- If a person labors 40 hours a week to economically benefit another person or enterprise, how much compensation should he or she expect for their labor?
- What factors should be considered in determining whether compensation is fair?
- Does fair compensation benefit the community and the economy in general?
- If wage compensation by a profitable company is nevertheless insufficient to meet the workers basic needs, doesn't the resulting tax payer supported assistance really amount to a business subsidy supporting higher profits?
First, some background:
A living wage is the minimum hourly income necessary for a worker to meet basic needs. These needs may include shelter (housing) and other incidentals such as clothing and nutrition, health care, etc. In some nations such as the United Kingdom and Switzerland, this standard generally means that a person working forty hours a week, with no additional income, should be able to afford a specified quality or quantity of housing, food, utilities, transport, health care, and recreation.1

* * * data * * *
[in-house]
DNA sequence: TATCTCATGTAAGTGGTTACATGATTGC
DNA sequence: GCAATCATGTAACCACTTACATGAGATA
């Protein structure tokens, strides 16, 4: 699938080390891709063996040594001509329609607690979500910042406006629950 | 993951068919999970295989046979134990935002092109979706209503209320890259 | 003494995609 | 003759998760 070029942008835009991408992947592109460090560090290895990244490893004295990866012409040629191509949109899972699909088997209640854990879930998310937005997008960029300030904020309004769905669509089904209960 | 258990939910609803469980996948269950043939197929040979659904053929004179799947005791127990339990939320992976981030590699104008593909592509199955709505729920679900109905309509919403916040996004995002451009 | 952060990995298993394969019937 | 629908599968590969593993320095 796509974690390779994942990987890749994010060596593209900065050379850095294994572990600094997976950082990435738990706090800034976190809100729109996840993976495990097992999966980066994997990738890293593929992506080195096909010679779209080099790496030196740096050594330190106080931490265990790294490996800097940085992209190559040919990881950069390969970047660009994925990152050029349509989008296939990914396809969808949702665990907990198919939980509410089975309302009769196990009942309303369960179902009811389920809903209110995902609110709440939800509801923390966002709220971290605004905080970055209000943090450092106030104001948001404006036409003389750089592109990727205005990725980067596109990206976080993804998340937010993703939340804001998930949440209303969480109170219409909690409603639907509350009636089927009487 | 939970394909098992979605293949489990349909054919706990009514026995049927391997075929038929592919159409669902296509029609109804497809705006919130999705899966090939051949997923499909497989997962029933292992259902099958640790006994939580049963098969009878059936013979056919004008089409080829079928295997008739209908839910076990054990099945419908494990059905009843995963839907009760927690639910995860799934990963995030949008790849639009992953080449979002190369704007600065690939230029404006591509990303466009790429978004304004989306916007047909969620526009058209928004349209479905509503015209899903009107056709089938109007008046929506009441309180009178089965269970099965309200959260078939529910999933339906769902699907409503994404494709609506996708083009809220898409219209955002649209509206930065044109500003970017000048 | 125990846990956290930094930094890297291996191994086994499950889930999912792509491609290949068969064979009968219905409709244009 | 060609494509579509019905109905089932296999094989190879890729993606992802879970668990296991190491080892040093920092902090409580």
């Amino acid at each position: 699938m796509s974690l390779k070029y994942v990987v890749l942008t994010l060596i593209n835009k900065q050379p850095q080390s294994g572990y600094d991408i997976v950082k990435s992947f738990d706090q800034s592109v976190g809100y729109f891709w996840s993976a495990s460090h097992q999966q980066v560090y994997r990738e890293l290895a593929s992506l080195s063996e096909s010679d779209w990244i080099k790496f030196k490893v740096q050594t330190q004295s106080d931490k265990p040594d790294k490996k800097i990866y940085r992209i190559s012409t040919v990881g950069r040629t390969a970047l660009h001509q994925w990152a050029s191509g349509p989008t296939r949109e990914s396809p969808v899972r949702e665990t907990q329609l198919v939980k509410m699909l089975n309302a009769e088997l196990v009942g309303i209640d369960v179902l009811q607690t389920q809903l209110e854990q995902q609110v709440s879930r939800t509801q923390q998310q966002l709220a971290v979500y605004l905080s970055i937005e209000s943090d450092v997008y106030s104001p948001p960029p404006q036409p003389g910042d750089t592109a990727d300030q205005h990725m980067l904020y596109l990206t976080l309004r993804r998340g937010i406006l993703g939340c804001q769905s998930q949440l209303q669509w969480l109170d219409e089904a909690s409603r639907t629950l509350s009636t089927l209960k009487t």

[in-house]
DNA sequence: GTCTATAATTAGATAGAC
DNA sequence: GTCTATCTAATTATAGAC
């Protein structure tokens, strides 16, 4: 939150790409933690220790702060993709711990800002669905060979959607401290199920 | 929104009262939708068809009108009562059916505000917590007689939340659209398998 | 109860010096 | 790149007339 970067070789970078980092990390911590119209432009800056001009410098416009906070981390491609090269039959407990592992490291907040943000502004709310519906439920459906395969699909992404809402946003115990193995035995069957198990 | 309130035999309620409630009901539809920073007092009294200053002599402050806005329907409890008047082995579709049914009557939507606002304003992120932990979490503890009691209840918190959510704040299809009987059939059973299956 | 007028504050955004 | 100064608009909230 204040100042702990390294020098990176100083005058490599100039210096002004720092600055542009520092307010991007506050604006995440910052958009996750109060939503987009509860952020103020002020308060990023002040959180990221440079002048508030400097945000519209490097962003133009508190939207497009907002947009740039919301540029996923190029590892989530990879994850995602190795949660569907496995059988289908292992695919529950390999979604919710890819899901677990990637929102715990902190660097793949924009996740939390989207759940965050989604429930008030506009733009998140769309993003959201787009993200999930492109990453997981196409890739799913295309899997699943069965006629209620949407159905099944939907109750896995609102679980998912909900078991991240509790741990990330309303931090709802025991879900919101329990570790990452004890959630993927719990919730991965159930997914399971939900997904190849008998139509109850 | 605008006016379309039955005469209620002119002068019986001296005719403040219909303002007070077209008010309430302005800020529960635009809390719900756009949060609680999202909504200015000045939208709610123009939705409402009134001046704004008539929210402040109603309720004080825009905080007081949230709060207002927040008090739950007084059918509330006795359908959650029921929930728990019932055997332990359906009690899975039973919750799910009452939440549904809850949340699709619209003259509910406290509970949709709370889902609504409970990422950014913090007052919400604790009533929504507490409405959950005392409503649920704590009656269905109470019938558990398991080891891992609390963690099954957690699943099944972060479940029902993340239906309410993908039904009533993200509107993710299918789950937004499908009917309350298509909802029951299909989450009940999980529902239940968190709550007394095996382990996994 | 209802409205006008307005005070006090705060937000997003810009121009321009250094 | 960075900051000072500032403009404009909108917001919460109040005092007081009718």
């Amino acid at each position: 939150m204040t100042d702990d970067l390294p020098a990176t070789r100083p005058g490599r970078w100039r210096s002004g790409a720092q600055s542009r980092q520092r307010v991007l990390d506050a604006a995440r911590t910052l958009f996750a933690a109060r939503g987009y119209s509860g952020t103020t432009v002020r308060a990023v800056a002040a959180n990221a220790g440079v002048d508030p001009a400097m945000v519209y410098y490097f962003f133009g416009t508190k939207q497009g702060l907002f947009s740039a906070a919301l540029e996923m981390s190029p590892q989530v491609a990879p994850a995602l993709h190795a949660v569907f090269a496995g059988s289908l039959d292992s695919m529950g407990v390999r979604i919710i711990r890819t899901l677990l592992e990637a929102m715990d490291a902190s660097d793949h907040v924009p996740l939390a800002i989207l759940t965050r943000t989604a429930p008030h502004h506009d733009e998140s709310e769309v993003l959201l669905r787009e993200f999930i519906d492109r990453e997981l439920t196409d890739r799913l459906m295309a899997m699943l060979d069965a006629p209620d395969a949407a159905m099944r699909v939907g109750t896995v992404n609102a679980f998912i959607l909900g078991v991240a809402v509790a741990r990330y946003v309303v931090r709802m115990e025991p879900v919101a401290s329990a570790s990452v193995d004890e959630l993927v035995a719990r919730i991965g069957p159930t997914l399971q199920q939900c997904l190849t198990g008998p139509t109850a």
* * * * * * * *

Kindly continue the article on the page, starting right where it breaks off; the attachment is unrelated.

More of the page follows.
In 1891 Pope Leo XIII first described a living wage in terms that as could be generalized for application in nations throughout the world. He said, "Wealthy owners of the means of production and employers must never forget that both divine and human law forbid them to squeeze the poor and wretched for the sake of gain or to profit from the helplessness of others."2
Adam Smith was a supporter of living wages and viewed them as a way to achieve economic growth and equity. In his Wealth of Nations , Smith recognized that the rising real wages lead to the "improvement in the circumstances of the lower ranks of people" was an advantage to society. According to Smith, the government should align the interests of those pursuing profits with the interests of the labor force in order to grow the nation’s economy. Smith argued that high wages lead to higher productivity and overall growth.3
Introduction to the Living Wage Calculator